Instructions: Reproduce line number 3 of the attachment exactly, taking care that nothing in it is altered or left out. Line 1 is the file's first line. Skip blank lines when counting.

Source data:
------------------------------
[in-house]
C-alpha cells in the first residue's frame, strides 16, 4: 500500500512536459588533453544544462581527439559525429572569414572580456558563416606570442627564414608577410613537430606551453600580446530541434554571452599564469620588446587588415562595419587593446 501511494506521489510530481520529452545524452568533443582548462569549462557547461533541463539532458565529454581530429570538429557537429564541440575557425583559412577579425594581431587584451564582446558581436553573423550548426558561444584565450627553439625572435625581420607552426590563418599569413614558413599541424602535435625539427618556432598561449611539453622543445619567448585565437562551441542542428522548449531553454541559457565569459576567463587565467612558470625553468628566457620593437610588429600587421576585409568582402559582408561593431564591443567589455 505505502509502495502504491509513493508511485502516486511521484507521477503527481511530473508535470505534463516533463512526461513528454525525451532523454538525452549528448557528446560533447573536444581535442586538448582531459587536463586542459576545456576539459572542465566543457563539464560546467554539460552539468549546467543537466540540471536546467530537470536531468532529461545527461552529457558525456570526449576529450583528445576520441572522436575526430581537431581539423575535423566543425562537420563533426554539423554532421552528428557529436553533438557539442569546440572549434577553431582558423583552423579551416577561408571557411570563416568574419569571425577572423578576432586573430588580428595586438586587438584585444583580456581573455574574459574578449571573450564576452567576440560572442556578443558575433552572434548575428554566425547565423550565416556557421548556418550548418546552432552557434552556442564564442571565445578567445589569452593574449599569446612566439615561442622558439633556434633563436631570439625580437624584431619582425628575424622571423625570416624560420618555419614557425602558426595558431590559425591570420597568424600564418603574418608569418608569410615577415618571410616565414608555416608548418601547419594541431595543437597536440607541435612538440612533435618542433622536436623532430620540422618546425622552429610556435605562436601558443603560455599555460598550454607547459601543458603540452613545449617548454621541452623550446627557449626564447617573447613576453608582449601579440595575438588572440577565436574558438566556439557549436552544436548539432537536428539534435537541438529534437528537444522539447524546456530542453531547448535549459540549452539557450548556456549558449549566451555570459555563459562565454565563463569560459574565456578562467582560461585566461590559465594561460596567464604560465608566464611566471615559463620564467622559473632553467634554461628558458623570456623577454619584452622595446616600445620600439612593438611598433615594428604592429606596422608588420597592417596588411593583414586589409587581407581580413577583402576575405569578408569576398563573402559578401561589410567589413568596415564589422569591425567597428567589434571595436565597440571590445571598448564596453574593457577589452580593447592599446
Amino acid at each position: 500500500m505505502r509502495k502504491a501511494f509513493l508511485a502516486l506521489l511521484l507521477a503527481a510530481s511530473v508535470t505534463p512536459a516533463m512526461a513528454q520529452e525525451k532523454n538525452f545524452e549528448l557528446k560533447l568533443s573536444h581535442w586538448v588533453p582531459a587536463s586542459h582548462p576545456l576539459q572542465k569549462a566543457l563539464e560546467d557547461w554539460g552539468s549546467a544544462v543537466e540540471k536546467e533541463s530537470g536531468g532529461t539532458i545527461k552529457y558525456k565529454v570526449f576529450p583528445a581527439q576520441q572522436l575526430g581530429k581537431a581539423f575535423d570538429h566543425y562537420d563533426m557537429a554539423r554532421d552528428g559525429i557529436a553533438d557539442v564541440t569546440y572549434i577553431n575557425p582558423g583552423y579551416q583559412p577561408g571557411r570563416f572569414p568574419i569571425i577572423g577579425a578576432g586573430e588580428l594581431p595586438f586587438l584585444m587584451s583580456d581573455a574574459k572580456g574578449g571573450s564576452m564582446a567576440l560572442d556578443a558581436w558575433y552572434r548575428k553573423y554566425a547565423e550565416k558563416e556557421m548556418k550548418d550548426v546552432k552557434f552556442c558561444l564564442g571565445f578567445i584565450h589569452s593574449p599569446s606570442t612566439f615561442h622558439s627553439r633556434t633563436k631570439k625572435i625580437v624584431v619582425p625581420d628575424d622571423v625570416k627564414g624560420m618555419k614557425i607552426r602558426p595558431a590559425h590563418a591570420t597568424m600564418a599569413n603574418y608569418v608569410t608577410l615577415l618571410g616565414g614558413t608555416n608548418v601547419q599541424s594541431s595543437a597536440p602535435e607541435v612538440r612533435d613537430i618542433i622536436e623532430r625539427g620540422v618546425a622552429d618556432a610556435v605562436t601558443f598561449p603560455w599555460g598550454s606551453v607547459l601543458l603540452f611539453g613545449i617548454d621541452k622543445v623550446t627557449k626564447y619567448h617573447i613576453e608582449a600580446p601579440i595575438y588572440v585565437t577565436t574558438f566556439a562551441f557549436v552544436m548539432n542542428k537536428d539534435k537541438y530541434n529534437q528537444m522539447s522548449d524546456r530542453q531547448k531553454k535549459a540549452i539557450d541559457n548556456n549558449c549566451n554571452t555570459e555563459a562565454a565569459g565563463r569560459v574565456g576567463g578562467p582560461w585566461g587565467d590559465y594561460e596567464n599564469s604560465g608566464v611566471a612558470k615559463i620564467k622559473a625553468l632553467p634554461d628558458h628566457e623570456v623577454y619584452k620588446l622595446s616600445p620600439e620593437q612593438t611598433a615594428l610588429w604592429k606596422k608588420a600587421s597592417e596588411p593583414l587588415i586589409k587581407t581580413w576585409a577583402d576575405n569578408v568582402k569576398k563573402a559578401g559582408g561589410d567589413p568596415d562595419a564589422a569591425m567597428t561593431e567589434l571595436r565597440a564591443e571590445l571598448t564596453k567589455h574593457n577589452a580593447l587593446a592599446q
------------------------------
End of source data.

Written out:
Amino acid at each position: 500500500m505505502r509502495k502504491a501511494f509513493l508511485a502516486l506521489l511521484l507521477a503527481a510530481s511530473v508535470t505534463p512536459a516533463m512526461a513528454q520529452e525525451k532523454n538525452f545524452e549528448l557528446k560533447l568533443s573536444h581535442w586538448v588533453p582531459a587536463s586542459h582548462p576545456l576539459q572542465k569549462a566543457l563539464e560546467d557547461w554539460g552539468s549546467a544544462v543537466e540540471k536546467e533541463s530537470g536531468g532529461t539532458i545527461k552529457y558525456k565529454v570526449f576529450p583528445a581527439q576520441q572522436l575526430g581530429k581537431a581539423f575535423d570538429h566543425y562537420d563533426m557537429a554539423r554532421d552528428g559525429i557529436a553533438d557539442v564541440t569546440y572549434i577553431n575557425p582558423g583552423y579551416q583559412p577561408g571557411r570563416f572569414p568574419i569571425i577572423g577579425a578576432g586573430e588580428l594581431p595586438f586587438l584585444m587584451s583580456d581573455a574574459k572580456g574578449g571573450s564576452m564582446a567576440l560572442d556578443a558581436w558575433y552572434r548575428k553573423y554566425a547565423e550565416k558563416e556557421m548556418k550548418d550548426v546552432k552557434f552556442c558561444l564564442g571565445f578567445i584565450h589569452s593574449p599569446s606570442t612566439f615561442h622558439s627553439r633556434t633563436k631570439k625572435i625580437v624584431v619582425p625581420d628575424d622571423v625570416k627564414g624560420m618555419k614557425i607552426r602558426p595558431a590559425h590563418a591570420t597568424m600564418a599569413n603574418y608569418v608569410t608577410l615577415l618571410g616565414g614558413t608555416n608548418v601547419q599541424s594541431s595543437a597536440p602535435e607541435v612538440r612533435d613537430i618542433i622536436e623532430r625539427g620540422v618546425a622552429d618556432a610556435v605562436t601558443f598561449p603560455w599555460g598550454s606551453v607547459l601543458l603540452f611539453g613545449i617548454d621541452k622543445v623550446t627557449k626564447y619567448h617573447i613576453e608582449a600580446p601579440i595575438y588572440v585565437t577565436t574558438f566556439a562551441f557549436v552544436m548539432n542542428k537536428d539534435k537541438y530541434n529534437q528537444m522539447s522548449d524546456r530542453q531547448k531553454k535549459a540549452i539557450d541559457n548556456n549558449c549566451n554571452t555570459e555563459a562565454a565569459g565563463r569560459v574565456g576567463g578562467p582560461w585566461g587565467d590559465y594561460e596567464n599564469s604560465g608566464v611566471a612558470k615559463i620564467k622559473a625553468l632553467p634554461d628558458h628566457e623570456v623577454y619584452k620588446l622595446s616600445p620600439e620593437q612593438t611598433a615594428l610588429w604592429k606596422k608588420a600587421s597592417e596588411p593583414l587588415i586589409k587581407t581580413w576585409a577583402d576575405n569578408v568582402k569576398k563573402a559578401g559582408g561589410d567589413p568596415d562595419a564589422a569591425m567597428t561593431e567589434l571595436r565597440a564591443e571590445l571598448t564596453k567589455h574593457n577589452a580593447l587593446a592599446q